A peptide linker sequence may be employed to separate the first and second polypeptide components by a distance sufficient to ensure that each polypeptide folds into its secondary and tertiary structures. Such a peptide linker sequence is incorporated into the fusion protein using standard techniques well known in the art. Suitable peptide linker sequences may be chosen based on the following factors: (1) their ability to adopt a flexible extended conformation; (2) their inability to adopt a secondary structure that could interact with functional epitopes on the first and second polypeptides; and (3) the lack of hydrophobic or charged residues that might react with the polypeptide functional epitopes. Preferred peptide linker sequences contain Gly, Asn and Ser residues. Other near neutral amino acids, such as Thr and Ala may also be used in the linker sequence. Amino acid sequences which may be usefully employed as linkers include those disclosed in Maratea et al., Gene 40:39-46, 1985; Murphy et al., Proc. Natl. Acad. Sci. USA 83:8258-8262, 1986; U.S. Pat. Nos. 4,935,233 and 4,751,180. The linker sequence may generally be from 1 to about 50 amino acids in length. Linker sequences are not required when the first and second polypeptides have non-essential N-terminal amino acid regions that can be used to separate the functional domains and prevent steric interference.
Within preferred embodiments, an immunological fusion partner is derived from protein D, a surface protein of the gram-negative bacterium Haemophilus influenza B (WO 91/18926). Preferably, a protein D derivative comprises approximately the first third of the protein (e.g., the first N-terminal 100-110 amino acids), and a protein D derivative may be lipidated. Within certain preferred embodiments, the first 109 residues of a Lipoprotein D fusion partner is included on the N-terminus to provide the polypeptide with additional exogenous T-cell epitopes and to increase the expression level in E. coli (thus functioning as an expression enhancer). The lipid tail ensures optimal presentation of the antigen to antigen presenting cells. Other fusion partners include the non-structural protein from influenzae virus, NS 1 (hemagglutinin). Typically, the N-terminal 81 amino acids are used, although different fragments that include T-helper epitopes may be used.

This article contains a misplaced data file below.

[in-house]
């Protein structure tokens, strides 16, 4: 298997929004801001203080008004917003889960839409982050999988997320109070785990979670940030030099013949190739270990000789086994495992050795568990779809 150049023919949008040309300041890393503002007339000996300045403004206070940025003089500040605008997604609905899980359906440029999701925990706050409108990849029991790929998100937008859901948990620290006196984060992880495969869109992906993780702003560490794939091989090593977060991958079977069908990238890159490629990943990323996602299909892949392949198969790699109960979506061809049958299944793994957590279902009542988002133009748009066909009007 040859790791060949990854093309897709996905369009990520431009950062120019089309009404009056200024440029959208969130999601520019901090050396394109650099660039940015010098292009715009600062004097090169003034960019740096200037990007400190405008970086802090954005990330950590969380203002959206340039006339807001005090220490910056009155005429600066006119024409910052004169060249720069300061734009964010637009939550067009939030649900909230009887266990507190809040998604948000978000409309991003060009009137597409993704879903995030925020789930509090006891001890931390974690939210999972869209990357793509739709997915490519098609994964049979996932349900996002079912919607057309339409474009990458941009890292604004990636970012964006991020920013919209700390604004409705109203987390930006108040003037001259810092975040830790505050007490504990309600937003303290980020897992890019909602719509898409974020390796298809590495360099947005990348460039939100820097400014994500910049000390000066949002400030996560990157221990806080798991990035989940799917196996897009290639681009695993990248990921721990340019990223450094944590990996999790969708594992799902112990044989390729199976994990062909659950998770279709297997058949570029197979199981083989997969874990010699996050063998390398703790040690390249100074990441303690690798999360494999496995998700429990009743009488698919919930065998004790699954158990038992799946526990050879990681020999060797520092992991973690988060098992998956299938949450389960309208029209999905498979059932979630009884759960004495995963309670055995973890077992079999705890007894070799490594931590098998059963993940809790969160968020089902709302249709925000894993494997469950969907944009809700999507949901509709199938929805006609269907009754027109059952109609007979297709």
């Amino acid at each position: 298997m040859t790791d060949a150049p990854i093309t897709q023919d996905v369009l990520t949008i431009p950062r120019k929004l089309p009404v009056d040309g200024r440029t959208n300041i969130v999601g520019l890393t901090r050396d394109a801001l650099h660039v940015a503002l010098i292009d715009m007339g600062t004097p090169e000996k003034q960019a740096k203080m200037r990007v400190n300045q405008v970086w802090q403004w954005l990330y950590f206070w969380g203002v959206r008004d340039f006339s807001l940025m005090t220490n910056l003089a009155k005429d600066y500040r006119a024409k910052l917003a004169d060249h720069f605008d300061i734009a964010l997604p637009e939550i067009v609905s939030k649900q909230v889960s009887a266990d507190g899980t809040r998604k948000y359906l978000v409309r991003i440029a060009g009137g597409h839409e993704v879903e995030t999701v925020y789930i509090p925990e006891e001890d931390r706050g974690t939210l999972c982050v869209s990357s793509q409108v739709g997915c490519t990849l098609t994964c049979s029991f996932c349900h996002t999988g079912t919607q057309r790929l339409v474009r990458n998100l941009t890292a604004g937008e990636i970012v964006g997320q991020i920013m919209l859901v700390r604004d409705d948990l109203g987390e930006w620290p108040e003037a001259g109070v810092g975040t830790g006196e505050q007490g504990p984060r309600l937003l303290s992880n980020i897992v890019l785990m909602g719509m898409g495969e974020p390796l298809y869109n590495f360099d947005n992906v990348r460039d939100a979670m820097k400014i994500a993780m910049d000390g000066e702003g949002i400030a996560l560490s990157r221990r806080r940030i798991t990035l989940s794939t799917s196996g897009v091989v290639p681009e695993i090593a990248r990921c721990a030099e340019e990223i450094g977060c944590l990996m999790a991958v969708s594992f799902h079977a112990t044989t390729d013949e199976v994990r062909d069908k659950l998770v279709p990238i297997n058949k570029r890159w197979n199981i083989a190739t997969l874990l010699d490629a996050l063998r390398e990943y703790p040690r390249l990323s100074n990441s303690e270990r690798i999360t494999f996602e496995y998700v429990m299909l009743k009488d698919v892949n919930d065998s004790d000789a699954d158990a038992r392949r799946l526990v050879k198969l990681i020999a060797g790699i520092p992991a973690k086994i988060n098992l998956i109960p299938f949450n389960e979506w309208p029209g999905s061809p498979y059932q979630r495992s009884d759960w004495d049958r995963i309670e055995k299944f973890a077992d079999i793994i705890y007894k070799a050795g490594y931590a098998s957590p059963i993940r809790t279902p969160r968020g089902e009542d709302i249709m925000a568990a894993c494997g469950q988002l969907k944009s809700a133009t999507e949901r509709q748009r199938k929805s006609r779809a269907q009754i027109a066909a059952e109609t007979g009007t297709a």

In another embodiment, the immunological fusion partner is the protein known as LYTA, or a portion thereof (preferably a C-terminal portion). LYTA is derived from Streptococcus pneumoniae, which synthesizes an N-acetyl-L-alanine amidase known as amidase LYTA (encoded by the LytA gene; Gene 43:265-292, 1986). LYTA is an autolysin that specifically degrades certain bonds in the peptidoglycan backbone. The C-terminal domain of the LYTA protein is responsible for the affinity to the choline or to some choline analogues such as DEAE. This property has been exploited for the development of E. coli C-LYTA expressing plasmids useful for expression of fusion proteins. Purification of hybrid proteins containing the C-LYTA fragment at the amino terminus has been described (see Biotechnology 10:795-798, 1992). Within a preferred embodiment, a repeat portion of LYTA may be incorporated into a fusion protein. A repeat portion is found in the C-terminal region starting at residue 178. A particularly preferred repeat portion incorporates residues 188-305.
In another embodiment of the invention, the adjuvant system described herein is used in the preparation of DNA-based vaccine compositions. Illustrative vaccines of this type contain DNA encoding one or more polypeptide antigens, such that the antigen is generated in situ. The DNA may be present within any of a variety of delivery systems known to those of ordinary skill in the art, including nucleic acid expression systems, bacteria and viral expression systems. Numerous gene delivery techniques are well known in the art, such as those described by Rolland, Crit. Rev. Therap. Drug Carrier Systems 15:143-198, 1998, and references cited therein. Appropriate nucleic acid expression systems contain the necessary DNA sequences for expression in the patient (such as a suitable promoter and terminating signal). Bacterial delivery systems involve the administration of a bacterium (such as Bacillus-Calmette-Guerrin) that expresses an immunogenic portion of the polypeptide on its cell surface or secretes such an epitope. In one preferred embodiment, the DNA is introduced using a viral expression system (e.g., vaccinia or other pox virus, retrovirus, or adenovirus), which typically involves the use of a non-pathogenic (defective), replication competent virus. Illustrative systems are disclosed, for example, in Fisher-Hoch et al., Proc. Natl. Acad. Sci. USA 86:317-321, 1989; Flexner et al., Ann. N.Y Acad. Sci. 569:86-103, 1989; Flexner et al., Vaccine 8:17-21, 1990; U.S. Pat. Nos. 4,603,112, 4,769,330, and 5,017,487; WO 89/01973; U.S. Pat. No. 4,777,127; GB 2,200,651; EP 0,345,242; WO 91/02805; Berkner, Biotechniques 6:616-627, 1988; Rosenfeld et al., Science 252:431-434, 1991; Kolls et al., Proc. Natl. Acad. Sci. USA 91:215-219, 1994; Kass-Eisler et al., Proc. Natl. Acad. Sci. USA 90:11498-11502, 1993; Guzman et al., Circulation 88:2838-2848, 1993; and Guzman et al., Cir. Res. 73:1202-1207, 1993. Techniques for incorporating DNA into such expression systems are well known to those of ordinary skill in the art.